Spain & Picasso
Wilkin, Karen, New Criterion
Pablo Picasso should be looming large just now. In theory, the apparently fortuitous overlapping of two of this season's major exhibitions, "Spanish Painting from El Greco to Picasso: Time, Truth, and History" at the Guggenheim and "Picasso and American Art" at the Whitney ought to focus our attention on the artist whose name is synonymous with modern art. (1) In theory, these concurrent shows should make us consider Picasso as a bridge between past and present, between the Old World and the New. We should be thinking of him as both the heir to a tradition of Spanish painting that begins in the late sixteenth century and as an omnipotent father figure for generations of artists on this side of the Atlantic. I say "in theory" because, while both of these ambitious exhibitions offer abundant pleasures, a good deal of instruction, and even some surprises, neither one fully lives up to its promise. Many of the questions they raise about Picasso's relation to his ancestors and his descendants remain unanswered, while larger issues about the nature of national style and the role of influence itself remain unresolved.
Of course, the fact that "Spanish Painting from El Greco to Picasso: Time, Truth, and History" is an effort of the Guggenheim suggests a need for guarded expectations. So does the show's subtitle, cribbed from a little allegorical painting by Francisco de Goya (c. 1797-1800, Museum of Fine Arts, Boston). Symbolizing "time, truth, and history" provided Goya with an excuse to paint nudes; as a declaration of curatorial intentions, the phrase serves mainly to alert us to a high probability of intellectual pretense at the Guggenheim, an expectation completely fulfilled by the wall texts and supporting material, which also get high marks for condescension and redundancy. "Unlike other overviews that display paintings in a strictly chronological order," we are told, this show is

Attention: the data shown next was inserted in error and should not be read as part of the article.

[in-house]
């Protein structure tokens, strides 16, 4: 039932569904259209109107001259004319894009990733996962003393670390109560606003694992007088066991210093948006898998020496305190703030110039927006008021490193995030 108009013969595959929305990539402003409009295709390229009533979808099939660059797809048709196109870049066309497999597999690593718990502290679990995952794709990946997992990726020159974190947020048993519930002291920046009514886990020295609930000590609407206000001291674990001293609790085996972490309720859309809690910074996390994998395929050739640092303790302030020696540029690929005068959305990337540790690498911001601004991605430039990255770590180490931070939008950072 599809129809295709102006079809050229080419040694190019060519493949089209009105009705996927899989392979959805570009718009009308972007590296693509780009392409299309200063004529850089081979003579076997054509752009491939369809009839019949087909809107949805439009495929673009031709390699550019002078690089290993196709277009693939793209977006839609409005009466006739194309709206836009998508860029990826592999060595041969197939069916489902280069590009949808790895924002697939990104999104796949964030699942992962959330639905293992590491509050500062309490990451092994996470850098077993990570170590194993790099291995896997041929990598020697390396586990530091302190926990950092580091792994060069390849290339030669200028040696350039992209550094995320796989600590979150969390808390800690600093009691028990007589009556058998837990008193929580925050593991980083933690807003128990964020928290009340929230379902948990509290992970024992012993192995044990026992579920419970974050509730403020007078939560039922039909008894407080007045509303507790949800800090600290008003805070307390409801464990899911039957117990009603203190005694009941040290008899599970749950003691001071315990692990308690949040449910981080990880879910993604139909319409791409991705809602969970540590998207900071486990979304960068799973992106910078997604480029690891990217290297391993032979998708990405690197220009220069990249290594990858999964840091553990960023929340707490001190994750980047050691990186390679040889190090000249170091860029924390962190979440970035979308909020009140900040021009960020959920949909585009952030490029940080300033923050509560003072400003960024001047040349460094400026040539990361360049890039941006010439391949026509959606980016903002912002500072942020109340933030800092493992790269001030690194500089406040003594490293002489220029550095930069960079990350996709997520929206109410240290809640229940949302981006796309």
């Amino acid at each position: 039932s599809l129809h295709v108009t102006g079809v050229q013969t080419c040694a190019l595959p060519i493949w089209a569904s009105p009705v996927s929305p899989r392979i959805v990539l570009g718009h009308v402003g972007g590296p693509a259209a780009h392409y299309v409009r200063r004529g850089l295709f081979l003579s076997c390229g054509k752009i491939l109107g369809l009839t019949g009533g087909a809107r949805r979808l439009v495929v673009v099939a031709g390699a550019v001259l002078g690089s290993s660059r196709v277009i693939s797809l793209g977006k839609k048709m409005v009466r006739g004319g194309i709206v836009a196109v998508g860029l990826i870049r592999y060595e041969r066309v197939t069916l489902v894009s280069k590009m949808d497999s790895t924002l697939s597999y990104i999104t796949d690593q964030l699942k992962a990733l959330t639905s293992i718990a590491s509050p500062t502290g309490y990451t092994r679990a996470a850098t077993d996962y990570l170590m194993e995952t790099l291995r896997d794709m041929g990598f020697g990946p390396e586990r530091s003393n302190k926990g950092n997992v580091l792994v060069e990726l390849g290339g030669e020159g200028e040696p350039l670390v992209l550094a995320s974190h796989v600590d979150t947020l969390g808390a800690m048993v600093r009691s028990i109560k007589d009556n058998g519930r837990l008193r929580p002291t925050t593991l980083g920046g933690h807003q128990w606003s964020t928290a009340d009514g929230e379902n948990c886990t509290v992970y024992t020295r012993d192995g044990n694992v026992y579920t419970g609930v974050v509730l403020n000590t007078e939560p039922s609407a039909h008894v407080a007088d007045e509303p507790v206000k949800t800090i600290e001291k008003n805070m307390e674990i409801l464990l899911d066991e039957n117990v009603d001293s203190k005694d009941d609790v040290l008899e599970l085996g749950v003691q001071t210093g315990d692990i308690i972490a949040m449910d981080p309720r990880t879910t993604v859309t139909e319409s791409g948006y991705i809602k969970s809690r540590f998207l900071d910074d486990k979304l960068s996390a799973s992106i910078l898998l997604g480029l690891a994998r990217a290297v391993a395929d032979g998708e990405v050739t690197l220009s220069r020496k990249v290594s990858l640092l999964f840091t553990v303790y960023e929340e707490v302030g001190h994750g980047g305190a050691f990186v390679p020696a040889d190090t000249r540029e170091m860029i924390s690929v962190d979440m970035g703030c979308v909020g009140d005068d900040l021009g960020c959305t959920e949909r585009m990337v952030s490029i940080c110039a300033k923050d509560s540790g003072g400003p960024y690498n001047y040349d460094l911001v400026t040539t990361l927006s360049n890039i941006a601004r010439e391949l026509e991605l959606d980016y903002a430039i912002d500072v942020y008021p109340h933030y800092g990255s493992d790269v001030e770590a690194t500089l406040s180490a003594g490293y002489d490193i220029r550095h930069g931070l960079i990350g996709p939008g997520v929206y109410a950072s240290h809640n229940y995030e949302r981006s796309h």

presented in fifteen distinct sections, each based on a theme running through the past five centuries of Spanish culture. These thematic axes reveal the connections and affinities between the old masters and the modern era through a series of carefully chosen, content-based dusters, each based on a theme running through the past five centuries of Spanish culture. Accordingly, within each section of the exhibitions works from different periods appear side by side, offering often radical juxtapositions that cut across time to reveal the overwhelming coherence of the Spanish tradition.
The fifteen distinct sections are titled--please bear with me--Monks, Bodegones, Landscapes of Fire/Blood and Sand, The Domestic World, Women in Public, Weeping Women, Virgins and Mothers, Nudes, Childhood, Monstruos, Knights and Ghosts, Ladies, Crucifixions, The Fallen, and Flyers. Yet these categories, far from illuminating the themes "running through the past five centuries of Spanish culture," come across, at best, as attempts to impose some kind of justification on a random selection of works or, at worst, as efforts to reduce the complex tradition of Spanish painting to easily digested, visual "sound-bytes." The kindest interpretation is that the curators, Carmen Gimenez and Francisco Calvo Serraller, assembled as many of their favorite works as space, budget, and availability permitted and then concocted a "narrative" to explain their choices.
The cumulative effect is like that staple of introductory art history courses, the "compare and contrast" slide exam. Claudio Coello painted a tearstained head of a penitent Magdalen around 1665-1670 and Picasso painted an agonized head of a weeping woman in 1937. Francisco de Zurbaran painted an Agnus Dei as a bound lamb, destined for the butcher's shop, around 1636-1640, Francisco de Goya painted a couple of pitifully dead hares and a dead turkey, both about 1808-1812, Picasso painted a dead rooster with his feet bound in 1947 and--wait for it--a still life with three sheep's skulls in 1939. …